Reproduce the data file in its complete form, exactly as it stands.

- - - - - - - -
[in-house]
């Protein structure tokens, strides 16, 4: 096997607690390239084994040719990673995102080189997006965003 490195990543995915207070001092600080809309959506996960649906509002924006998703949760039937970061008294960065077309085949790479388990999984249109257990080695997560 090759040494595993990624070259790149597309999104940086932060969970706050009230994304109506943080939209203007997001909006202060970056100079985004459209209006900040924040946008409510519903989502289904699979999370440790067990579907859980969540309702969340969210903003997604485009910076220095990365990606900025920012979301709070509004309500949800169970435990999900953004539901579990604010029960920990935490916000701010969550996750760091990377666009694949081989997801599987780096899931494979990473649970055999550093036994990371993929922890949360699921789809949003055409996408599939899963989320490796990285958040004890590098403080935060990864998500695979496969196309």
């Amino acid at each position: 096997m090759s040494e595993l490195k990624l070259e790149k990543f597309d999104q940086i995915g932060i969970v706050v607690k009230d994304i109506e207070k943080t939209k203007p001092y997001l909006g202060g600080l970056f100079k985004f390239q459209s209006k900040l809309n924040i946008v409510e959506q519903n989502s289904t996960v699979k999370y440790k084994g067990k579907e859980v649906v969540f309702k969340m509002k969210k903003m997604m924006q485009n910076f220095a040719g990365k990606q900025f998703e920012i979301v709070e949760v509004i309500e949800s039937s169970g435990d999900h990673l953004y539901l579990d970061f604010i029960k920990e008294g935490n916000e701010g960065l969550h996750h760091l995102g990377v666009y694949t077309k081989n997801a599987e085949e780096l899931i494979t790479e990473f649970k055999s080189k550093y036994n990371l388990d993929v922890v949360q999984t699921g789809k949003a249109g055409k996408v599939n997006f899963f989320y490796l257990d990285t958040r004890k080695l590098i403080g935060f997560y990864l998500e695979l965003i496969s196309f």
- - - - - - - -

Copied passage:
[in-house]
């Protein structure tokens, strides 16, 4: 096997607690390239084994040719990673995102080189997006965003 490195990543995915207070001092600080809309959506996960649906509002924006998703949760039937970061008294960065077309085949790479388990999984249109257990080695997560 090759040494595993990624070259790149597309999104940086932060969970706050009230994304109506943080939209203007997001909006202060970056100079985004459209209006900040924040946008409510519903989502289904699979999370440790067990579907859980969540309702969340969210903003997604485009910076220095990365990606900025920012979301709070509004309500949800169970435990999900953004539901579990604010029960920990935490916000701010969550996750760091990377666009694949081989997801599987780096899931494979990473649970055999550093036994990371993929922890949360699921789809949003055409996408599939899963989320490796990285958040004890590098403080935060990864998500695979496969196309």
């Amino acid at each position: 096997m090759s040494e595993l490195k990624l070259e790149k990543f597309d999104q940086i995915g932060i969970v706050v607690k009230d994304i109506e207070k943080t939209k203007p001092y997001l909006g202060g600080l970056f100079k985004f390239q459209s209006k900040l809309n924040i946008v409510e959506q519903n989502s289904t996960v699979k999370y440790k084994g067990k579907e859980v649906v969540f309702k969340m509002k969210k903003m997604m924006q485009n910076f220095a040719g990365k990606q900025f998703e920012i979301v709070e949760v509004i309500e949800s039937s169970g435990d999900h990673l953004y539901l579990d970061f604010i029960k920990e008294g935490n916000e701010g960065l969550h996750h760091l995102g990377v666009y694949t077309k081989n997801a599987e085949e780096l899931i494979t790479e990473f649970k055999s080189k550093y036994n990371l388990d993929v922890v949360q999984t699921g789809k949003a249109g055409k996408v599939n997006f899963f989320y490796l257990d990285t958040r004890k080695l590098i403080g935060f997560y990864l998500e695979l965003i496969s196309f």